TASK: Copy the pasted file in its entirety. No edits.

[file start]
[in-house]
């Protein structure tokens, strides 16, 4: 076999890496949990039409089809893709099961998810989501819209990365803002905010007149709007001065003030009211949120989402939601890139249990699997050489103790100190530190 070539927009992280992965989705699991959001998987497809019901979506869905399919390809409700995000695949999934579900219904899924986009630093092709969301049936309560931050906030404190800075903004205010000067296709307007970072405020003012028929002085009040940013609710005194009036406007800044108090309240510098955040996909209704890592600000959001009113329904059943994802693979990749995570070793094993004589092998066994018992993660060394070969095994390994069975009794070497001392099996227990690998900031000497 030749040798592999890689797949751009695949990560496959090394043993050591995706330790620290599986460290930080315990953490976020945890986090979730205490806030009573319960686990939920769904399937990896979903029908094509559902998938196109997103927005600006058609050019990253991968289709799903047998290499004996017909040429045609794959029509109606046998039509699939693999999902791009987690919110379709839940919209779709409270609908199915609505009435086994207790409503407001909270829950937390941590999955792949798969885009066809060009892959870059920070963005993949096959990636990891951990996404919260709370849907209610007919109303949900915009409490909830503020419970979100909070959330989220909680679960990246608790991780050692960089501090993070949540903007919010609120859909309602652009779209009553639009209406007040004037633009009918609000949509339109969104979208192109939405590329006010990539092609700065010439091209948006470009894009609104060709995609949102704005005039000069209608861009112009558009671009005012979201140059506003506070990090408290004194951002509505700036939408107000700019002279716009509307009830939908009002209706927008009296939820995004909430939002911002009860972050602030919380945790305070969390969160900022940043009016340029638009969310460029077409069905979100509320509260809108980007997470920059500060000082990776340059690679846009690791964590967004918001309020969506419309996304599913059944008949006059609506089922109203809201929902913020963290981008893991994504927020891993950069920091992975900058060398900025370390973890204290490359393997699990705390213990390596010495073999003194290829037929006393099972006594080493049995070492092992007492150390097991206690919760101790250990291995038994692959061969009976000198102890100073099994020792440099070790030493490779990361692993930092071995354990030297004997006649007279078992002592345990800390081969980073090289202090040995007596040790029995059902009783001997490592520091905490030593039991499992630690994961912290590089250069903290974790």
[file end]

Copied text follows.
[in-house]
């Protein structure tokens, strides 16, 4: 076999890496949990039409089809893709099961998810989501819209990365803002905010007149709007001065003030009211949120989402939601890139249990699997050489103790100190530190 070539927009992280992965989705699991959001998987497809019901979506869905399919390809409700995000695949999934579900219904899924986009630093092709969301049936309560931050906030404190800075903004205010000067296709307007970072405020003012028929002085009040940013609710005194009036406007800044108090309240510098955040996909209704890592600000959001009113329904059943994802693979990749995570070793094993004589092998066994018992993660060394070969095994390994069975009794070497001392099996227990690998900031000497 030749040798592999890689797949751009695949990560496959090394043993050591995706330790620290599986460290930080315990953490976020945890986090979730205490806030009573319960686990939920769904399937990896979903029908094509559902998938196109997103927005600006058609050019990253991968289709799903047998290499004996017909040429045609794959029509109606046998039509699939693999999902791009987690919110379709839940919209779709409270609908199915609505009435086994207790409503407001909270829950937390941590999955792949798969885009066809060009892959870059920070963005993949096959990636990891951990996404919260709370849907209610007919109303949900915009409490909830503020419970979100909070959330989220909680679960990246608790991780050692960089501090993070949540903007919010609120859909309602652009779209009553639009209406007040004037633009009918609000949509339109969104979208192109939405590329006010990539092609700065010439091209948006470009894009609104060709995609949102704005005039000069209608861009112009558009671009005012979201140059506003506070990090408290004194951002509505700036939408107000700019002279716009509307009830939908009002209706927008009296939820995004909430939002911002009860972050602030919380945790305070969390969160900022940043009016340029638009969310460029077409069905979100509320509260809108980007997470920059500060000082990776340059690679846009690791964590967004918001309020969506419309996304599913059944008949006059609506089922109203809201929902913020963290981008893991994504927020891993950069920091992975900058060398900025370390973890204290490359393997699990705390213990390596010495073999003194290829037929006393099972006594080493049995070492092992007492150390097991206690919760101790250990291995038994692959061969009976000198102890100073099994020792440099070790030493490779990361692993930092071995354990030297004997006649007279078992002592345990800390081969980073090289202090040995007596040790029995059902009783001997490592520091905490030593039991499992630690994961912290590089250069903290974790």